RENO, Nev. (AP) — Rescue crews searching for famed millionaire adventurer Steve Fossett stumbled upon more false leads yesterday when they discovered more plane wreckage — but didn’t find the missing aviator or his plane.
“Once again, you had your hopes raised and dashed, just as we have,” Nevada Civil Air Patrol Maj. Cynthia Ryan told reporters.
Rescue crews spotted two old wrecks, one of them from a U.S. Navy plane, southeast of the private ranch where Mr. Fossett was staying 80 miles southeast of Reno when he took off Monday for what was supposed to be a three-hour flight.
The false alarm further dampened spirits of the rescuers, whose chances of finding Mr. Fossett, 63, alive in the rugged, concealing landscape of western Nevada are becoming more and more slim.
“The mood is very somber but very focused,” Lyon County Undersheriff Joe Sanford said.
At least eight times during the search, rescue crews have spotted airplane wreckage that they thought might be Mr. Fossett’s, only to learn it was from crashes years and sometimes decades ago.
To some, that is an ominous sign of how hard it will be to find the aviator.
“That’s always a possibility — that he may never be found,” Undersheriff Joe Sanford said. “But I’d like to believe that with our state-of-the-art technology, the chances of finding him are much better.”
Mr. Fossett, a former commodities trader who was the first to circle the globe in a balloon, is considered an expert pilot and survivalist. Search teams have tried to remain optimistic but acknowledged the futility was beginning to take a toll.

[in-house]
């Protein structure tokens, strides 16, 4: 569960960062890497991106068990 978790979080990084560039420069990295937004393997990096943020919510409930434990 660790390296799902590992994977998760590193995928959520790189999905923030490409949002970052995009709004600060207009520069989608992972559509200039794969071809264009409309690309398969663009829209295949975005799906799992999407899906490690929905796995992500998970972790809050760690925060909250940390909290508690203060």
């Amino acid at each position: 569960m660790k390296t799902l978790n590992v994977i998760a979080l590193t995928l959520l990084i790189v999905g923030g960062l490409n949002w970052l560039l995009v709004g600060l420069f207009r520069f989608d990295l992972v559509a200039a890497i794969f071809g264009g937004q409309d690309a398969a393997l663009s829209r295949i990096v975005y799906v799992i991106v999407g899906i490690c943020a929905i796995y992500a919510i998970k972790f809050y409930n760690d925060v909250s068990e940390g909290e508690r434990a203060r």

“It’s not frustrating, but tiring,” Nevada National Guard Capt. April Conway said.
The search has spread across an area of 17,000 square miles, twice the size of New Jersey. Crews will continue combing sections of that vast landscape, but yesterday they began focusing on the territory within 50 miles of the ranch. Most crashes occur within that radius during takeoffs or landings, Maj. Ryan said.
“We’ve got close to 100 percent covered, at least in some cursory fashion,” she said. “We have to eliminate a lot of territory.”
Once the search for Mr. Fossett is over, or significantly scaled back, inspectors from the Federal Aviation Administration likely will be sent to each of the newly discovered wrecks. They will try to identify the pilots and bring closure to their families, agency spokesman Ian Gregor said.
No human remains have been found at any of the crash sites discovered so far. But that’s not a surprise, given their age and that the region is populated by coyotes and mountain lions.